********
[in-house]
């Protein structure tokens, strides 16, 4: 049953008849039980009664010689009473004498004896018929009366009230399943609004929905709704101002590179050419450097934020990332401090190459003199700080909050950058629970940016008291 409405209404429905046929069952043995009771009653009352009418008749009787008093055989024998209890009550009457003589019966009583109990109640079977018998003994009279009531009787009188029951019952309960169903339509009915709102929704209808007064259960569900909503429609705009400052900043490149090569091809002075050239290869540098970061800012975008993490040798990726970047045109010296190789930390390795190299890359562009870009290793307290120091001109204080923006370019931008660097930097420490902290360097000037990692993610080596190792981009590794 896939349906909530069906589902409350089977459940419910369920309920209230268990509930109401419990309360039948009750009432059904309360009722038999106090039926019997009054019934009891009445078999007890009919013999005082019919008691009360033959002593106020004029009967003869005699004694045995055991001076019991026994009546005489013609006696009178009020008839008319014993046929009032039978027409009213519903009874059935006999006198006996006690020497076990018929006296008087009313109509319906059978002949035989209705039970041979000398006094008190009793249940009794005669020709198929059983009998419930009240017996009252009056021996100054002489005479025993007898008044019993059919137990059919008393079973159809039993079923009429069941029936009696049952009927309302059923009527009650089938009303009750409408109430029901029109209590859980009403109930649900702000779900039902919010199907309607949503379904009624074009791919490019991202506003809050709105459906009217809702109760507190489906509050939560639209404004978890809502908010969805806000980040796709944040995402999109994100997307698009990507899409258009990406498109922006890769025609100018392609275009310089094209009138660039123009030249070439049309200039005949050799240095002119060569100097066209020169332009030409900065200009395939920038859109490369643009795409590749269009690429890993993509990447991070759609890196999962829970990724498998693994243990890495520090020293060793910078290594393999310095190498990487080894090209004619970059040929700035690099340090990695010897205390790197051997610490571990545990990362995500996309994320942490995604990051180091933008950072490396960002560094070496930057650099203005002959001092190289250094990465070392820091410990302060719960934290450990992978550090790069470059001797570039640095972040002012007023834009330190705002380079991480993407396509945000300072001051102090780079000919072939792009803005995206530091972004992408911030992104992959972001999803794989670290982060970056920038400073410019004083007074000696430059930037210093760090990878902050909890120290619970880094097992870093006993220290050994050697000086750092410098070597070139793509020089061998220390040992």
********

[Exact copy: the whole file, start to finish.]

[in-house]
């Protein structure tokens, strides 16, 4: 049953008849039980009664010689009473004498004896018929009366009230399943609004929905709704101002590179050419450097934020990332401090190459003199700080909050950058629970940016008291 409405209404429905046929069952043995009771009653009352009418008749009787008093055989024998209890009550009457003589019966009583109990109640079977018998003994009279009531009787009188029951019952309960169903339509009915709102929704209808007064259960569900909503429609705009400052900043490149090569091809002075050239290869540098970061800012975008993490040798990726970047045109010296190789930390390795190299890359562009870009290793307290120091001109204080923006370019931008660097930097420490902290360097000037990692993610080596190792981009590794 896939349906909530069906589902409350089977459940419910369920309920209230268990509930109401419990309360039948009750009432059904309360009722038999106090039926019997009054019934009891009445078999007890009919013999005082019919008691009360033959002593106020004029009967003869005699004694045995055991001076019991026994009546005489013609006696009178009020008839008319014993046929009032039978027409009213519903009874059935006999006198006996006690020497076990018929006296008087009313109509319906059978002949035989209705039970041979000398006094008190009793249940009794005669020709198929059983009998419930009240017996009252009056021996100054002489005479025993007898008044019993059919137990059919008393079973159809039993079923009429069941029936009696049952009927309302059923009527009650089938009303009750409408109430029901029109209590859980009403109930649900702000779900039902919010199907309607949503379904009624074009791919490019991202506003809050709105459906009217809702109760507190489906509050939560639209404004978890809502908010969805806000980040796709944040995402999109994100997307698009990507899409258009990406498109922006890769025609100018392609275009310089094209009138660039123009030249070439049309200039005949050799240095002119060569100097066209020169332009030409900065200009395939920038859109490369643009795409590749269009690429890993993509990447991070759609890196999962829970990724498998693994243990890495520090020293060793910078290594393999310095190498990487080894090209004619970059040929700035690099340090990695010897205390790197051997610490571990545990990362995500996309994320942490995604990051180091933008950072490396960002560094070496930057650099203005002959001092190289250094990465070392820091410990302060719960934290450990992978550090790069470059001797570039640095972040002012007023834009330190705002380079991480993407396509945000300072001051102090780079000919072939792009803005995206530091972004992408911030992104992959972001999803794989670290982060970056920038400073410019004083007074000696430059930037210093760090990878902050909890120290619970880094097992870093006993220290050994050697000086750092410098070597070139793509020089061998220390040992």